When inhibit line 32 is disabled, indicating a within frequency window condition, phase detector 12 is turned back on, and phase frequency detector 41 is turned off. Phase detector 12 effectively then takes the place of phase frequency detector 41 in the PLL circuit. Phase detector 12 is then able to lock into the proper frequency, since the PLL circuit is within its acquisition range.
A simple example of the operation of the invention will now be disclosed. Assume random data enters phase detector 12 on input line 11 at 200 mbits. In order to perform clock recovery on data at this high speed, VCO 16 must run at 200 MHz. Frequency reference 22 also then runs at 200 MHz. Assume pase detector 12 has an acquisition range of 1.5 MHz, necessarily narrow due to the harmonics close to the base frequency spectral component. This 1.5 MHz acquisition range means that phase detector 12 only has the ability to move VCO 16 by 1.5 MHz from wherever it starts from; therefore, to lock properly on incoming data VCO 16 must be initialized to within 1.5 MHz of 200 MHz.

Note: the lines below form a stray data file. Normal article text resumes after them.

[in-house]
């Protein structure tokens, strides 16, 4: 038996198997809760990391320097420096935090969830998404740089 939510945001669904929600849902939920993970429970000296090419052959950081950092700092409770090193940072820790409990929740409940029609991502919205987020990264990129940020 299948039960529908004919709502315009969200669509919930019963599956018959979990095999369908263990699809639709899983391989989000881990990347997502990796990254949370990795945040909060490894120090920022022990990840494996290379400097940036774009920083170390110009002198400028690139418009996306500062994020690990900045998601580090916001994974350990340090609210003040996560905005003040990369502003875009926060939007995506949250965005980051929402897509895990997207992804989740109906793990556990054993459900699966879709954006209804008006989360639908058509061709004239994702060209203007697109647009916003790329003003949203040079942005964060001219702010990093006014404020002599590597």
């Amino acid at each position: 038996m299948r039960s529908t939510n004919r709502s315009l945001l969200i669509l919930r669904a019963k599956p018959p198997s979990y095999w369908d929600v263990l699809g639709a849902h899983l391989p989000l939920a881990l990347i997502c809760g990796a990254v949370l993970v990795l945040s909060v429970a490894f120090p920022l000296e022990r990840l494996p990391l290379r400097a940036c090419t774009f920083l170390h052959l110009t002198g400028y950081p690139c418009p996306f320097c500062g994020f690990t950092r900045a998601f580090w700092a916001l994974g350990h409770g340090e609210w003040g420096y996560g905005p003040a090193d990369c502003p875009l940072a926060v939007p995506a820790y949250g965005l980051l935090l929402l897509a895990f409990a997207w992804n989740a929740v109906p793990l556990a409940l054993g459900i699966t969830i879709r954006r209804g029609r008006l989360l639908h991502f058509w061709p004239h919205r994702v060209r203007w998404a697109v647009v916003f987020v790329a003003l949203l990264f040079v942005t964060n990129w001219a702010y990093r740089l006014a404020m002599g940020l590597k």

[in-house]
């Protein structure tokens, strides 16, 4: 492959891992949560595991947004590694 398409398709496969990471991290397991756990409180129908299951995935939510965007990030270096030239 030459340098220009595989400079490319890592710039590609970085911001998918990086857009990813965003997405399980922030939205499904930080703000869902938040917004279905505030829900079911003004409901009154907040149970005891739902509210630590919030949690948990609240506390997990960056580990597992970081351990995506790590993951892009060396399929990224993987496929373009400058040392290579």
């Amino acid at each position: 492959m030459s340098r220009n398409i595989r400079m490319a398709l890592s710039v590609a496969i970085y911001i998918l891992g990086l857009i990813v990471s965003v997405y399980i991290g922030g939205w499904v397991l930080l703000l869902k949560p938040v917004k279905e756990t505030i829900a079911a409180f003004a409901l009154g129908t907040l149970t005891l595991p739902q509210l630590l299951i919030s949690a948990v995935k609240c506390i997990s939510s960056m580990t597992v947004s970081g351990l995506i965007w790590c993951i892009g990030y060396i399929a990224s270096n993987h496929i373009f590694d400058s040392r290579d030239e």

In order to define the frequency window, input line 29 of phase frequency detector 27 should contain a frequency less than the 1.5 MHz acquisition range of phase detector 12. Therefore, a 1 MHz frequency window would be appropriate. Since the frequency of frequency reference 22 is 200 MHz, divider 28 should divide the incoming frequency by 200.